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The Daily Wildcat

The Daily Wildcat

 

    Hail to ‘The King’

    King George VI has two royal pains in his ass. One: Hitler’s army is on his doorstep and poised to decimate Great Britain. Two: the King has a debilitating stutter that causes the syllables of b-b-blitzkrieg to rattle on his tongue like a jammed howitzer.

    But when “”The King’s Speech”” begins in 1925, King George (Colin Firth) is still just Prince Albert, Duke of York — Bertie to his family — and his mind is far from the blitz. In a tranquil London recording studio, a conical microphone hovers above a modest brown desk. From close up, low-angle shots, the instrument looks not unlike a bullet, or the sort of bomb that the Third Reich would pour over Great Britain 15 years later.

    It is the microphone that demonizes him. It is the anxiety of making his voice vulnerable to a nation of thousands that terrorizes him. The problem becomes so severe that the Duchess of York (Helena Bonham Carter) seeks out professional assistance in the form of Lionel Logue (Geoffrey Rush), a failed Aussie actor turned speech coach with no credentials to his name. As Logue helps Bertie find his voice, they also find something much more valuable and crowd-pleasing: enduring friendship.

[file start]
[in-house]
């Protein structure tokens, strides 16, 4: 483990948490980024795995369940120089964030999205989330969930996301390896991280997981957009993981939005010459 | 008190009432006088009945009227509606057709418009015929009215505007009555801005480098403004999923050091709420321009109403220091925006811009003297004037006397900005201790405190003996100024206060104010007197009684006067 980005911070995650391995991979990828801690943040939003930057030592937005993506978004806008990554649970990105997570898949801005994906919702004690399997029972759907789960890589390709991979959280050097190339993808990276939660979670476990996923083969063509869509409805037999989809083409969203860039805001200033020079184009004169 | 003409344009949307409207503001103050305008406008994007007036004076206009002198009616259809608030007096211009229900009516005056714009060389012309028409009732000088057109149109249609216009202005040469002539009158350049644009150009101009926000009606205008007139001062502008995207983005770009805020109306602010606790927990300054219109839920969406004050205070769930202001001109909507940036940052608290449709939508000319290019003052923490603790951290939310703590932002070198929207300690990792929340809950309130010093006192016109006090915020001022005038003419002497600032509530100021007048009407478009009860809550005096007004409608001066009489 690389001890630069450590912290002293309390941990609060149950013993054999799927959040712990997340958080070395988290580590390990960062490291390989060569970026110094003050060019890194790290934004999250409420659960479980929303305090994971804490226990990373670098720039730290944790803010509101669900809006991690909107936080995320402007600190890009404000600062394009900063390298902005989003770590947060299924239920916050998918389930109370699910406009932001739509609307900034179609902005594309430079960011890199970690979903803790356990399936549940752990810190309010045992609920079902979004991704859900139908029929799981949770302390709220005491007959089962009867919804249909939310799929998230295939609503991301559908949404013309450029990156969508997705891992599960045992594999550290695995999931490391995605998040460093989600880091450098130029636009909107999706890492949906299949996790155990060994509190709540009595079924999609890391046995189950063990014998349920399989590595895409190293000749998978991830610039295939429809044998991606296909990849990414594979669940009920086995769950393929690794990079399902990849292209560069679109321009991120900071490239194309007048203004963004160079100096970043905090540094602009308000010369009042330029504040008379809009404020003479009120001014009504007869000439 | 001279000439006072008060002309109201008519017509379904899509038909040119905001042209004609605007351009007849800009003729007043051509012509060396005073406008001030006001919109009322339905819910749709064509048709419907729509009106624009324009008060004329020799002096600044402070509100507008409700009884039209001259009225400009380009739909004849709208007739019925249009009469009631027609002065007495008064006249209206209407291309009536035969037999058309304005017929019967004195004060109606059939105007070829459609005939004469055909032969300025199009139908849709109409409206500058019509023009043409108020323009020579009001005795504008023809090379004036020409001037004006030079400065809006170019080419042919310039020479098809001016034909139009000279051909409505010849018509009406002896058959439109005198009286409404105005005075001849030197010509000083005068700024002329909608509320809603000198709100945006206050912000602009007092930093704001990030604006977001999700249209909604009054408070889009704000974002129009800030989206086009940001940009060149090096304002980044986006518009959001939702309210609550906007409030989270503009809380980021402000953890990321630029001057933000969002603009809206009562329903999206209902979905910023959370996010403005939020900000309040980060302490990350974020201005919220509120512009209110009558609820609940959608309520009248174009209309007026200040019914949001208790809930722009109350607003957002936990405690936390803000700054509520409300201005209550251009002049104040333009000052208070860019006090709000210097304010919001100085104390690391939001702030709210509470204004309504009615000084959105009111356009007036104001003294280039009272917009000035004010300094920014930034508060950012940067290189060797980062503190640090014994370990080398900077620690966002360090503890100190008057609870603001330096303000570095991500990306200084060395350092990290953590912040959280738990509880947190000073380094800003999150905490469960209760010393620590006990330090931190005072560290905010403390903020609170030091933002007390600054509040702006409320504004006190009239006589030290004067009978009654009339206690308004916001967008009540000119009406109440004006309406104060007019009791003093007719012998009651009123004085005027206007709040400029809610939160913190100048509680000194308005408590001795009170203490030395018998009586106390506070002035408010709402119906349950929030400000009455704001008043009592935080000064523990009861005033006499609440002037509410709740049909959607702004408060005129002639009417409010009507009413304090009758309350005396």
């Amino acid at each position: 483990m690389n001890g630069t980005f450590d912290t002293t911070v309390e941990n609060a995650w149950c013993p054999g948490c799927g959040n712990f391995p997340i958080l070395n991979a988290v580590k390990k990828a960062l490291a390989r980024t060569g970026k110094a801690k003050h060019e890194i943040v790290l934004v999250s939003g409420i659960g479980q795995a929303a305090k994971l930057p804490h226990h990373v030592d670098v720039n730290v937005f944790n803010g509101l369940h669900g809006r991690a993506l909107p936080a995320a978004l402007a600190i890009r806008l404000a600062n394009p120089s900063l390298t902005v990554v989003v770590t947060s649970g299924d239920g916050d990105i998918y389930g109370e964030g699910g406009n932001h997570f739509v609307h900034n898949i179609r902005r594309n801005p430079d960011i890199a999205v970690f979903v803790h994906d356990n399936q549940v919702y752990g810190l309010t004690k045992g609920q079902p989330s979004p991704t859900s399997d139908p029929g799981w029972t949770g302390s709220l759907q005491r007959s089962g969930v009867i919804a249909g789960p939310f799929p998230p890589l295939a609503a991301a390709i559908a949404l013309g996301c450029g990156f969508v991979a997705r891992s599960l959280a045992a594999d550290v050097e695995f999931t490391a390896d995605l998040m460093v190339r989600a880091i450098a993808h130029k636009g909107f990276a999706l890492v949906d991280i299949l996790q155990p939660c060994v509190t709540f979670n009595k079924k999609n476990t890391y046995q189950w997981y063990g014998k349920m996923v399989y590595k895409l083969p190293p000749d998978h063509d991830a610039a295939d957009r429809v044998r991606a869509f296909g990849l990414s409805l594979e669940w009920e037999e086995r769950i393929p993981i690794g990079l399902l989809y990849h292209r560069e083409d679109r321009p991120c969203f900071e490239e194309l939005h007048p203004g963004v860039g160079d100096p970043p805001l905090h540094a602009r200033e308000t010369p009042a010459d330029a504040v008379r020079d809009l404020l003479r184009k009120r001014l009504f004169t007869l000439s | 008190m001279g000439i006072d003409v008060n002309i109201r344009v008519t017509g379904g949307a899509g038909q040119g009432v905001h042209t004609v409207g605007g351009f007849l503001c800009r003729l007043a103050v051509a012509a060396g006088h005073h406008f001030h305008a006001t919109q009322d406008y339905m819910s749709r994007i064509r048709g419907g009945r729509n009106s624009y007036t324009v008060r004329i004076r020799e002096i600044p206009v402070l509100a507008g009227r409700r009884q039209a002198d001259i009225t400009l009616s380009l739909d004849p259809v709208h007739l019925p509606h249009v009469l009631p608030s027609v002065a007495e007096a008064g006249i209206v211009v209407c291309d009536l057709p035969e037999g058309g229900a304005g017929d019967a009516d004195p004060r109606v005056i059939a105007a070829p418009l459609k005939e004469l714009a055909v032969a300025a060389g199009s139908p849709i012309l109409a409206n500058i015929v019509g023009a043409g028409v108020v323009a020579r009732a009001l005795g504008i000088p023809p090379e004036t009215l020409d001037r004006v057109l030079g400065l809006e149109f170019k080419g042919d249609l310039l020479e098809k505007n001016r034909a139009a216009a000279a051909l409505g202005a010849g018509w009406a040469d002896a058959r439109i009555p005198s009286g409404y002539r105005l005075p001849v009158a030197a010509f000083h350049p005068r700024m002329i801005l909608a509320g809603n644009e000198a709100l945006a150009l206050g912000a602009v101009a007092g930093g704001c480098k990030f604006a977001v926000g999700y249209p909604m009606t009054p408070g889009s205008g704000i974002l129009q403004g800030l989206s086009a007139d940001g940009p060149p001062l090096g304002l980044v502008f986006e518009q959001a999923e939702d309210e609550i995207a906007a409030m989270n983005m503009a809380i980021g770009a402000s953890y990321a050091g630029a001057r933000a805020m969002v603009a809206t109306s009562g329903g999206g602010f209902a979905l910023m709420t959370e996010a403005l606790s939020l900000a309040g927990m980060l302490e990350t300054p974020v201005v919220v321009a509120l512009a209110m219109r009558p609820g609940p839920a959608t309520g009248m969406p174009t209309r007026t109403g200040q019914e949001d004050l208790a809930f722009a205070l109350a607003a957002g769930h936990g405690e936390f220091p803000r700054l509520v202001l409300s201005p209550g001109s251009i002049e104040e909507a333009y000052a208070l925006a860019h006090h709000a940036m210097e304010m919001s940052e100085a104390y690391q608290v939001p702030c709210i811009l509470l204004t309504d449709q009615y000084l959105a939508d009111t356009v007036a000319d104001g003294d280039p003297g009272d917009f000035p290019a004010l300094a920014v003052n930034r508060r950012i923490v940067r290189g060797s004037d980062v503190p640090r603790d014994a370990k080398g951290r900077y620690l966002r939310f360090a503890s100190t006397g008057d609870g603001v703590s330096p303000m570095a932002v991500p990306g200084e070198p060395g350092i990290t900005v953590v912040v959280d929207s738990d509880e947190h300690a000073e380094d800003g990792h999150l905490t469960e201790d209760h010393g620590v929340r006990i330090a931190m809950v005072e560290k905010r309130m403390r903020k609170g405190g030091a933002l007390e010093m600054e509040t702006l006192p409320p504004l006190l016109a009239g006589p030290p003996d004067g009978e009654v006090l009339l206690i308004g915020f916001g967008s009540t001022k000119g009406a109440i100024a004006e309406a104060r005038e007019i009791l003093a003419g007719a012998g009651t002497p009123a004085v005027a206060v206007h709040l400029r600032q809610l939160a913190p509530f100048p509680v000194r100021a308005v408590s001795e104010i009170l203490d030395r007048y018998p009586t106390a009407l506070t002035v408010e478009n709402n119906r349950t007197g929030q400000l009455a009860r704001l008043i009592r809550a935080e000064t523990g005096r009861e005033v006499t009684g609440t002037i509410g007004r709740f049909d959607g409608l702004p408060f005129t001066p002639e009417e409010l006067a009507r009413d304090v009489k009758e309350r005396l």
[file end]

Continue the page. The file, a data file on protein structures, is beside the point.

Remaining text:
There is nothing about “”The King’s Speech”” that does not mesmerize. Firth’s stuttering Bertie is perfectly pathetic but not afraid to explode with repressed anger and British profanity. Rush’s Logue is a shining light in dreary London — endlessly amiable and prone to channeling Shakespearean leads during daily interactions. Even Bonham Carter’s significant eyebrows impress with the subtlety of a rare serious role.

    Behind the actors, the directing/shooting team of Tom Hooper and Danny Cohen creates a regal landscape. Empty space towers over snow-capped castles and foggy London parks. Tall, patterned walls engulf the men moving between them. The space in every scene is so clearly defined that you can feel the acoustics. You can sense the overwhelming weight of Bertie’s anxiety in every shot. But ultimately it is the triumph of friendship, not the weight of expectation, that rules the film.

    In the final scene, an audience applauds. When the credits run, the theater audience follows suit. “”The King’s Speech”” is as uplifting as it is impressive and is a valid nominee for every Academy Award.

    Long live the king.

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